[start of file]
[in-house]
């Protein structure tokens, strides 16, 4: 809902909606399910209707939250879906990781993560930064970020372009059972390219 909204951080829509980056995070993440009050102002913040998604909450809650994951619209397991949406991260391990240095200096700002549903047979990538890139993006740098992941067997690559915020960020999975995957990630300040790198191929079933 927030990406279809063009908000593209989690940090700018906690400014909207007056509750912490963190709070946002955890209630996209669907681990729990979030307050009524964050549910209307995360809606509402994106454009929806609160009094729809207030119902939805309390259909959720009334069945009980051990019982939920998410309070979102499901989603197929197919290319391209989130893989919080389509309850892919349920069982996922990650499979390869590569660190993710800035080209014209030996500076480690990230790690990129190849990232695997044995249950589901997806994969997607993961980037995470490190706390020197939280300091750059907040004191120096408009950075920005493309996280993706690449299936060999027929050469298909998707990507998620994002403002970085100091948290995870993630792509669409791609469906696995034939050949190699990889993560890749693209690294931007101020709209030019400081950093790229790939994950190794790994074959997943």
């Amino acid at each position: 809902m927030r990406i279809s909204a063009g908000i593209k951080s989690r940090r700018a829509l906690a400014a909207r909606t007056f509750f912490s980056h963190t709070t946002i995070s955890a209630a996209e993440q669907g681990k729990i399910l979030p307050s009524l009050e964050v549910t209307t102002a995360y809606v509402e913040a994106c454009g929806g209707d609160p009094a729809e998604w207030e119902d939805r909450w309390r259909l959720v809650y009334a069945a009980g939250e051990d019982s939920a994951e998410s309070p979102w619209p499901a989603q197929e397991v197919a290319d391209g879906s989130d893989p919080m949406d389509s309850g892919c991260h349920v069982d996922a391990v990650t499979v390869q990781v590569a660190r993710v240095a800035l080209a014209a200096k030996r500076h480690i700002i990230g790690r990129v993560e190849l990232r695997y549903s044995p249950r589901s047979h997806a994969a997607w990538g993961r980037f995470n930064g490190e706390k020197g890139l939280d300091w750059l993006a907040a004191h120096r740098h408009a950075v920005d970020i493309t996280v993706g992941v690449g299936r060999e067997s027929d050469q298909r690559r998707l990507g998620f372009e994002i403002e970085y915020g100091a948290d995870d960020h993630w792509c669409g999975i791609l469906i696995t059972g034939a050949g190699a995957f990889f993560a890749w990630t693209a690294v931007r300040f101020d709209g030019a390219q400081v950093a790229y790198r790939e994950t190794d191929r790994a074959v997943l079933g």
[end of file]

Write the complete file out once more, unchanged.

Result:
[in-house]
């Protein structure tokens, strides 16, 4: 809902909606399910209707939250879906990781993560930064970020372009059972390219 909204951080829509980056995070993440009050102002913040998604909450809650994951619209397991949406991260391990240095200096700002549903047979990538890139993006740098992941067997690559915020960020999975995957990630300040790198191929079933 927030990406279809063009908000593209989690940090700018906690400014909207007056509750912490963190709070946002955890209630996209669907681990729990979030307050009524964050549910209307995360809606509402994106454009929806609160009094729809207030119902939805309390259909959720009334069945009980051990019982939920998410309070979102499901989603197929197919290319391209989130893989919080389509309850892919349920069982996922990650499979390869590569660190993710800035080209014209030996500076480690990230790690990129190849990232695997044995249950589901997806994969997607993961980037995470490190706390020197939280300091750059907040004191120096408009950075920005493309996280993706690449299936060999027929050469298909998707990507998620994002403002970085100091948290995870993630792509669409791609469906696995034939050949190699990889993560890749693209690294931007101020709209030019400081950093790229790939994950190794790994074959997943």
């Amino acid at each position: 809902m927030r990406i279809s909204a063009g908000i593209k951080s989690r940090r700018a829509l906690a400014a909207r909606t007056f509750f912490s980056h963190t709070t946002i995070s955890a209630a996209e993440q669907g681990k729990i399910l979030p307050s009524l009050e964050v549910t209307t102002a995360y809606v509402e913040a994106c454009g929806g209707d609160p009094a729809e998604w207030e119902d939805r909450w309390r259909l959720v809650y009334a069945a009980g939250e051990d019982s939920a994951e998410s309070p979102w619209p499901a989603q197929e397991v197919a290319d391209g879906s989130d893989p919080m949406d389509s309850g892919c991260h349920v069982d996922a391990v990650t499979v390869q990781v590569a660190r993710v240095a800035l080209a014209a200096k030996r500076h480690i700002i990230g790690r990129v993560e190849l990232r695997y549903s044995p249950r589901s047979h997806a994969a997607w990538g993961r980037f995470n930064g490190e706390k020197g890139l939280d300091w750059l993006a907040a004191h120096r740098h408009a950075v920005d970020i493309t996280v993706g992941v690449g299936r060999e067997s027929d050469q298909r690559r998707l990507g998620f372009e994002i403002e970085y915020g100091a948290d995870d960020h993630w792509c669409g999975i791609l469906i696995t059972g034939a050949g190699a995957f990889f993560a890749w990630t693209a690294v931007r300040f101020d709209g030019a390219q400081v950093a790229y790198r790939e994950t190794d191929r790994a074959v997943l079933g």